Darius Fleming arrived at Notre Dame in 2008 as a highly-touted prospect from Chicago.
He is now leaving Notre Dame, four years later, with the hopes of being a late-round selection in this month's NFL draft.
Fleming was a solid contributor for the Irish over the past four seasons, but he never quite lived up to the lofty expectations that the program had for him.
Known as an above-average pass-rusher, Fleming also has many aspects that he needs to improve in order to make it at the NFL level.
Let's go ahead and break down six strengths and weaknesses of Darius Fleming's game.
Bleacher Report Style!
Fleming arrived at Notre Dame in 2008 as a linebacker/defensive end hybrid and eventually settled on outside linebacker as his go-to position.
But the Irish liked him at both spots because of his ability to rush the passer from the outside. Fleming has great size, but what makes him so intriguing to NFL scouts is that he also has quickness and a strong burst off the line to get to opposing quarterbacks.
Fleming is a very good lateral mover and is aggressive in pursuit once he sees an opening and goes for it.
A total of seven tackles for a loss and 3.5 sacks might not be eye-popping numbers for a defensive end, but it is solid for an outside linebacker.
To put it as nicely as possible, Darius Fleming is not very good at dropping back into coverage. In fact, that very aspect of his game might make the difference in him being selected in the middle rounds of the draft to being a late-round selection.
Fleming doesn't have great speed and often looks lost at times when called upon to cover opposing tight ends or slot receivers.
The bottom line here is that this is a guy who can be a liability in coverage, which means that he would best be suited in a 3-4 defense where the outside linebacker is primarily used as a rush end.
Darius Fleming may not be the most skilled outside linebacker in this year's draft class, but he is certainly one of the strongest.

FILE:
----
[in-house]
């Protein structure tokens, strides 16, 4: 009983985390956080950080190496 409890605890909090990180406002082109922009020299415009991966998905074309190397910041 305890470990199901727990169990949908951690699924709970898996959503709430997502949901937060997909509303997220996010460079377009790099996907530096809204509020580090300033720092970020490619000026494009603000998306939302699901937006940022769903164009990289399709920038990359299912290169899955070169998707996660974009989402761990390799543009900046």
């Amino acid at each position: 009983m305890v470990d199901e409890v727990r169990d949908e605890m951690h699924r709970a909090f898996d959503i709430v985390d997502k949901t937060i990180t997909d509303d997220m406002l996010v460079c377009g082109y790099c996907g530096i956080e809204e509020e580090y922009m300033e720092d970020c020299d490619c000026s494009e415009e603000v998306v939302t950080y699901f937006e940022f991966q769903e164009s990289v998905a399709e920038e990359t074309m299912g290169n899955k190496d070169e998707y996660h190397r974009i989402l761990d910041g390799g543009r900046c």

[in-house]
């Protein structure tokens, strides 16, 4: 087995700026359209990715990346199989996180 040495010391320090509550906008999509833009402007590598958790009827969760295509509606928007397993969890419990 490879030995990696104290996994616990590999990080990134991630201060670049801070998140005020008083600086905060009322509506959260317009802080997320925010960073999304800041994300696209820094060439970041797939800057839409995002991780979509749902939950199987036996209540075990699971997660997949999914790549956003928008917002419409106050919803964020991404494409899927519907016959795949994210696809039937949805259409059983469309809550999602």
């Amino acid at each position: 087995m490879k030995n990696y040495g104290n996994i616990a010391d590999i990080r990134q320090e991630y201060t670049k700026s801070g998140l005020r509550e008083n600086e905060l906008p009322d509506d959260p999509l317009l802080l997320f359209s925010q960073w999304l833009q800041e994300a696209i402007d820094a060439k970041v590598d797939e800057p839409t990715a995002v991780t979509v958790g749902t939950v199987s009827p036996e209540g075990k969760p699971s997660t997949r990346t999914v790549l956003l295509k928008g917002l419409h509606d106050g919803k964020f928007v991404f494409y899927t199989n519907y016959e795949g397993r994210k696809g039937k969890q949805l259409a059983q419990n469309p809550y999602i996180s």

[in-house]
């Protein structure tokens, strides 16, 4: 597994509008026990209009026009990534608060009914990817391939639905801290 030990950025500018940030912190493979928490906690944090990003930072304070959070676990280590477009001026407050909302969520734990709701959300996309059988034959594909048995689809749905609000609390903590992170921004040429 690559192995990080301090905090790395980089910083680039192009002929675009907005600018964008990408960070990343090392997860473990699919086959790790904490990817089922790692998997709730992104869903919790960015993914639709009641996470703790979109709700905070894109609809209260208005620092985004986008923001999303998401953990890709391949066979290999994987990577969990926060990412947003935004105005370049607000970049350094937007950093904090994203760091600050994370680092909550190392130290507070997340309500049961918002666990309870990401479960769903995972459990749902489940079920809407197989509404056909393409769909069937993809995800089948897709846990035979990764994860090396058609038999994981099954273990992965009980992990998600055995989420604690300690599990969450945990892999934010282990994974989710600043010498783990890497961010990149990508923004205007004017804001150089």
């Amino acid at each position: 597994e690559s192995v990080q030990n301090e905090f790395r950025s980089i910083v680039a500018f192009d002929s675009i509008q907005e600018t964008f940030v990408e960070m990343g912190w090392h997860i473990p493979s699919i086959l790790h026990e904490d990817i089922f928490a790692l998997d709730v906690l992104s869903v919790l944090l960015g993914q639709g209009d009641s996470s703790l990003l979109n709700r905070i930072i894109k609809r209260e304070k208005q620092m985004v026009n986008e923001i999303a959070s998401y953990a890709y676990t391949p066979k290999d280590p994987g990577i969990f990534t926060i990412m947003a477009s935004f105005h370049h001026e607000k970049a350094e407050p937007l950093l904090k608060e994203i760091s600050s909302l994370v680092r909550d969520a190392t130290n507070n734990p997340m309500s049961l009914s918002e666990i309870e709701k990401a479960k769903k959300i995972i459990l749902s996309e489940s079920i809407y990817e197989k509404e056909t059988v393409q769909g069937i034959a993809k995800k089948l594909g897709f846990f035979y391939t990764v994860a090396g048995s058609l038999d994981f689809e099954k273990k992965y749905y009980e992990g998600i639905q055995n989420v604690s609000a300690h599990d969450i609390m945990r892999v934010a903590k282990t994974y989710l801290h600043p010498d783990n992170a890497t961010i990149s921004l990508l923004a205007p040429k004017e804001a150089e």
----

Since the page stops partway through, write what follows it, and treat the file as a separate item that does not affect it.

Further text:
Weighing in at 250 pounds, Fleming has an ideal body build for an NFL-ready linebacker. He is able to use that strength to bull rush tight ends and get to opposing quarterbacks.
Fleming put up a total of 27 reps on the bench press at this year's NFL Combine, which was the sixth highest total among linebacker prospects in this year's draft class.
You can't teach strength, and this guy has plenty of it.
Fleming loves to go after opposing quarterbacks, but for some reason, he really struggled in stopping the run game.
This aspect of his game becomes most noticeable when teams would run inside against Notre Dame's defense. Fleming is better when just setting the edge to keep the play inside, but when asked to make a tackle when facing up to his man, it wasn't always pretty.
Fleming often shows some tightness in his hips and freezes at times in running situations.
Darius Fleming isn't the fastest or quickest linebacker in this year's NFL draft, but he is one of the most athletic players.
Fleming can move around the field and has the skill set to play multiple positions. He has the strength of an inside linebacker, the pass-rushing abilities of a defensive end and the body control of an outside linebacker.
Fleming can even catch the ball and run with it as he showed after his 34-yard interception return against Stanford this past season.
Fleming's athleticism should land him a spot somewhere in the NFL.
Being an independent football program, Notre Dame doesn't play the toughest schedule in the world by any means. But the 2011 season's schedule was not an easy one.
When looking at the Fighting Irish's schedule, their toughest games came against Michigan, Michigan State, USC, Stanford and Florida State.
But in those five games, Fleming had just 18 total tackles and zero sacks. That's an average of less than four tackles per game.
Fleming did have a memorable interception in that Stanford game, but then he did next to nothing in the Irish's bowl game against Florida State, recording just one tackle.
Scouts would like to see some more consistency from this guy if he is going to be playing on Sundays in the foreseeable future.